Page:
The essay worth remembering was written during her senior year at Orchard Park High, when Lindsay Matthews described why she traded her ballet slippers for soccer cleats. She was a dancer for years, a girlie girl, until she couldn't ignore a passion for soccer that found a place in her crowded heart.
Lindsay was a terrific player. She was an All-Western New York pick her senior year. She was a sophomore at Geneseo State and was having a good season before blowing out her knee. She was fresh off surgery when she was struck and killed by a tractor trailer, one of the few things capable of stopping her.
The accident occurred last Wednesday and she died Sunday at Strong Memorial Hospital in Rochester. For three days in between, there was a convoy of vehicles from Orchard Park, down the Thruway, to packed waiting rooms in Rochester that welcomed visitors who prayed for her until the end.
What exactly happened on Route 63 matters little. Lindsay's death was a tragedy that makes you question the inequities of life.
She had everything going in the right direction. She was born from an athletic family. Her parents grew up in England, where soccer is the national pastime. Her father, Ian, is a soccer official, well-known for his friendly British demeanor. Her parents taught her the game, but more importantly they showed her to be a consummate teammate in the real world.
Every now and again you come across a student-athlete who genuinely fits the definition. And that was Lindsay. She was a talent who started on defense as a freshman, but it would be an injustice to remember her solely for her sport when she was gifted everywhere else.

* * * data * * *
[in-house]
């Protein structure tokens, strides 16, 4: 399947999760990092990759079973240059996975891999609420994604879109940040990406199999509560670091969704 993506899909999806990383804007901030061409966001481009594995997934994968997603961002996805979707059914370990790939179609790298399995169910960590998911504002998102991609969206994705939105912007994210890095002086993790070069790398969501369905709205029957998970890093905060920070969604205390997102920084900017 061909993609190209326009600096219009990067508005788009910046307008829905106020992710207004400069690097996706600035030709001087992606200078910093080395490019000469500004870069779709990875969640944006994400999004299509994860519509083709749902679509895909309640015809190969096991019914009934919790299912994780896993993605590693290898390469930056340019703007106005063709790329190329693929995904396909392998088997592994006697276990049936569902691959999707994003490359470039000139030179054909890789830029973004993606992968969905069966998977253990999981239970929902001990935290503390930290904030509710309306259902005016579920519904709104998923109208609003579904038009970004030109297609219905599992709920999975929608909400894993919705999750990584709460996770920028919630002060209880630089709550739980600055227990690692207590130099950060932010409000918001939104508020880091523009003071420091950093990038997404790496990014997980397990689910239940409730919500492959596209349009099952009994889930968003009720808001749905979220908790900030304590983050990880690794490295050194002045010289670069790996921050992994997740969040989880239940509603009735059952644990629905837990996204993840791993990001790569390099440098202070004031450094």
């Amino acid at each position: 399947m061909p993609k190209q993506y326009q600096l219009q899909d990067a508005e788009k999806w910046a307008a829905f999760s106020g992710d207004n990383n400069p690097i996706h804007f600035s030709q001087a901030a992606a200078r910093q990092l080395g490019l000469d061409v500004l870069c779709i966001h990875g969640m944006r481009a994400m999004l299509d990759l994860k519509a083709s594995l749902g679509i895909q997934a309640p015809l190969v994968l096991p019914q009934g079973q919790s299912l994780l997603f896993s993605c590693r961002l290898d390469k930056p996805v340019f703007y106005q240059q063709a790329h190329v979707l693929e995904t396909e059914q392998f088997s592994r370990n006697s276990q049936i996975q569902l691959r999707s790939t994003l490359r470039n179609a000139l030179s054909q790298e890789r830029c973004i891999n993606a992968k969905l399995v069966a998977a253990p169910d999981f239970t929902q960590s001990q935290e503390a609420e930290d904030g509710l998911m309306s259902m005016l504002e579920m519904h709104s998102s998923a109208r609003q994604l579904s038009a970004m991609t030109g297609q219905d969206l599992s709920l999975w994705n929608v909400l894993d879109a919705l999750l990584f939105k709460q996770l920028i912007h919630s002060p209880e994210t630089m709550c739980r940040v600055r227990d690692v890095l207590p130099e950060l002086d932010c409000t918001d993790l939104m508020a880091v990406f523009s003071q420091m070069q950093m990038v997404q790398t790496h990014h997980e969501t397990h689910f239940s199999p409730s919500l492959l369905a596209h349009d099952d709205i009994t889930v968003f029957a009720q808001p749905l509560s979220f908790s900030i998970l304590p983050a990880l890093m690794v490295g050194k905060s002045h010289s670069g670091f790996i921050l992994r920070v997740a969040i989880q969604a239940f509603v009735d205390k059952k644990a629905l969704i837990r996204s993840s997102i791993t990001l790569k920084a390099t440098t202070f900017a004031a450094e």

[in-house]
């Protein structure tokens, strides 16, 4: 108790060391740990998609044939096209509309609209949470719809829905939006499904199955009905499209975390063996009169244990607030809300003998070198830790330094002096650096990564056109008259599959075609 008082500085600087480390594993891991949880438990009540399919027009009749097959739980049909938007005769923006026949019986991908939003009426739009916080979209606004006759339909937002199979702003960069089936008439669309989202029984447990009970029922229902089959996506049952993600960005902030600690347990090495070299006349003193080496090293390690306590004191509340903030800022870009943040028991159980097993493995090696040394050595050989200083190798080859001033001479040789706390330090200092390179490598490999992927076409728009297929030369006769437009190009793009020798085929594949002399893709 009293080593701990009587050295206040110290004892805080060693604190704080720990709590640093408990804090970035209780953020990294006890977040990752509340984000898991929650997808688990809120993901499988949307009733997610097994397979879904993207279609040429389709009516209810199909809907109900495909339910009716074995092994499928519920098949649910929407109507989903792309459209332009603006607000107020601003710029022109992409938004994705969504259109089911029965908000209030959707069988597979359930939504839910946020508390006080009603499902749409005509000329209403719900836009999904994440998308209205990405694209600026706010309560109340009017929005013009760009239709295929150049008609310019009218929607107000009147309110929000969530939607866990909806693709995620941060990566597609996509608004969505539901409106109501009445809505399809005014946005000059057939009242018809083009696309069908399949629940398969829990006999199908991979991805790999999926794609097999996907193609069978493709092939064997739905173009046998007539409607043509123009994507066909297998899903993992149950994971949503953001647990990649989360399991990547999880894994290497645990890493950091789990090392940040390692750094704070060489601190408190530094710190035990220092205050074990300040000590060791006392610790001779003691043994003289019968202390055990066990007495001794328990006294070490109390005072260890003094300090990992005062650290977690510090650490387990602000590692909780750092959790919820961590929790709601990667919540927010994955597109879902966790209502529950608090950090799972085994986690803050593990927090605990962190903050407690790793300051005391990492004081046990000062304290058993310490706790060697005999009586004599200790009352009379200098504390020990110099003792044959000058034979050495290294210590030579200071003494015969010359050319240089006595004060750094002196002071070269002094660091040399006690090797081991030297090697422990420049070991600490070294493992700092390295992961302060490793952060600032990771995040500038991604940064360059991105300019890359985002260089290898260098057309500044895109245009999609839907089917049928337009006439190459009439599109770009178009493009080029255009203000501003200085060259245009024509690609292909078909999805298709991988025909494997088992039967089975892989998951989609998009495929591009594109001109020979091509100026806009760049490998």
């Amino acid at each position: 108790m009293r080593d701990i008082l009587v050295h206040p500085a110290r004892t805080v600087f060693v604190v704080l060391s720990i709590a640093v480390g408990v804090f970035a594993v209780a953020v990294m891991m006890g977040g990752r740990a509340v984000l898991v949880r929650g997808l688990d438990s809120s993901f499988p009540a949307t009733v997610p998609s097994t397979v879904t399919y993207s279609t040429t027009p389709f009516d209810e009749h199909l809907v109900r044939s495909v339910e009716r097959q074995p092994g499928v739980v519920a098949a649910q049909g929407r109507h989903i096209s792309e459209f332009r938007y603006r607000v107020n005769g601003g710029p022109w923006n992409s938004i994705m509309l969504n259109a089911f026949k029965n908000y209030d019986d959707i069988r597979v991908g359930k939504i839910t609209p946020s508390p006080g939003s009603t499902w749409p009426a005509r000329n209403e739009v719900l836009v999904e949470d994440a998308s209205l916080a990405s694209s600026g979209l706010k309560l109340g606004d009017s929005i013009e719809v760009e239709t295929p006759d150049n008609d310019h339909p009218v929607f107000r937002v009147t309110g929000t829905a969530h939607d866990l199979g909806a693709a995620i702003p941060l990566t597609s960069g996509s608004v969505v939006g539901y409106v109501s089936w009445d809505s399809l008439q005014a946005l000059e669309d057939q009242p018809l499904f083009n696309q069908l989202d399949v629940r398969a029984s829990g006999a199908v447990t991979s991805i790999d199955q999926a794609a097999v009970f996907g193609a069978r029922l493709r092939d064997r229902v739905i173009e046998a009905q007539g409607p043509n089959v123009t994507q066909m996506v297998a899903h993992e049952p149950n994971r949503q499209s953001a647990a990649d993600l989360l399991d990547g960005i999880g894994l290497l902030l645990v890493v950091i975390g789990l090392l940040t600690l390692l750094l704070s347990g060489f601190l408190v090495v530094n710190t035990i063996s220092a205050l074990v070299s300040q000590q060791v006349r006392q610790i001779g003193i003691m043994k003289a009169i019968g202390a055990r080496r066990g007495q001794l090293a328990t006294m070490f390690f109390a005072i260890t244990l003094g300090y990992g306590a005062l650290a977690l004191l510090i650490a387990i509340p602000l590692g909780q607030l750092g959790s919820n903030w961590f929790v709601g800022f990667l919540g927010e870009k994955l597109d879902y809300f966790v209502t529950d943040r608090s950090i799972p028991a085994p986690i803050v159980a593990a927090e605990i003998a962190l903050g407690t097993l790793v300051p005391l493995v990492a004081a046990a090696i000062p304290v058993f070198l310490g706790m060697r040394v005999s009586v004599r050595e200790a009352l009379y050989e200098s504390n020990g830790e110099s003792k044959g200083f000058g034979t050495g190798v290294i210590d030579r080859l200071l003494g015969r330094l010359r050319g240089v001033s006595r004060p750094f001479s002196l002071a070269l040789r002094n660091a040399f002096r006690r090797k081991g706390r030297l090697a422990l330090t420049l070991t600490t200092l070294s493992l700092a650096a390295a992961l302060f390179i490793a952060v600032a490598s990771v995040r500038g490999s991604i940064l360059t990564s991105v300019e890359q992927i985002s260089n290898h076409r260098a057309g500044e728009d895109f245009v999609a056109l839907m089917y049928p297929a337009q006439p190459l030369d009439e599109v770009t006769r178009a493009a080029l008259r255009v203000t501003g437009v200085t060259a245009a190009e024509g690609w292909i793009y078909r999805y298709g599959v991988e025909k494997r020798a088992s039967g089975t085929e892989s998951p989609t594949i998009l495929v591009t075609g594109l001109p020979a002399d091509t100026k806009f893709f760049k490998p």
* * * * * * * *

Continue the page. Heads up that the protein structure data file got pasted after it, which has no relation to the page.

Last semester, she had a 4.0 grade-point average. She was 19 years old. She was bright. She was beautiful. She was selfless. She was a dream child with a future that couldn't have been more promising if concocted in fantasyland.
"She was perfect, the perfect daughter, the perfect girlfriend, the perfect best friend," said Kelly Burt, her best friend. "That's what she was. That was Lindsay. If anyone could be a fraction of a person that Lindsay was, I would love to meet them. She was the closest person that there ever was to perfect."
And that's why the tragedy seems so senseless. How can we be blessed by such a unique person who offered so much, only to have her taken away?
Lindsay could have spent her summers making more money and living the carefree lifestyle common in her age group, but her idea of a good time was helping the needy and using sports to teach kids life lessons.
They admired her so much as a volunteer at the Boys and Girls Club of Orchard Park that they hired her as summer-youth counselor. She had a knack for immediately identifying the shy kids, the scared kids, taking them by the hand, making them feel at home. She coached kids with disabilities.
"Lindsay loved to help people," said Burt, who worked with Lindsay at the Boys and Girls Club. "And the people she loved to help most were little kids. Lindsay . . . loved . . . kids . . . so . . . much."
None of this surprises the people who knew her. Lindsay had a limitless network of friends who were teammates for life, if not beyond. She planned to become a speech pathologist and someday marry her high school sweetheart, Billy Zimmerman. Always, right to the end, she spent life doing for others.
Ultimately, she made the most unselfish play of her career. Her parents granted her long-standing request to donate her organs. A 32-year-old man from Rochester who was in danger of dying will receive her liver. Two young children from Syracuse will get her kidneys.
She'll keep her heart after spending 19 years giving it away.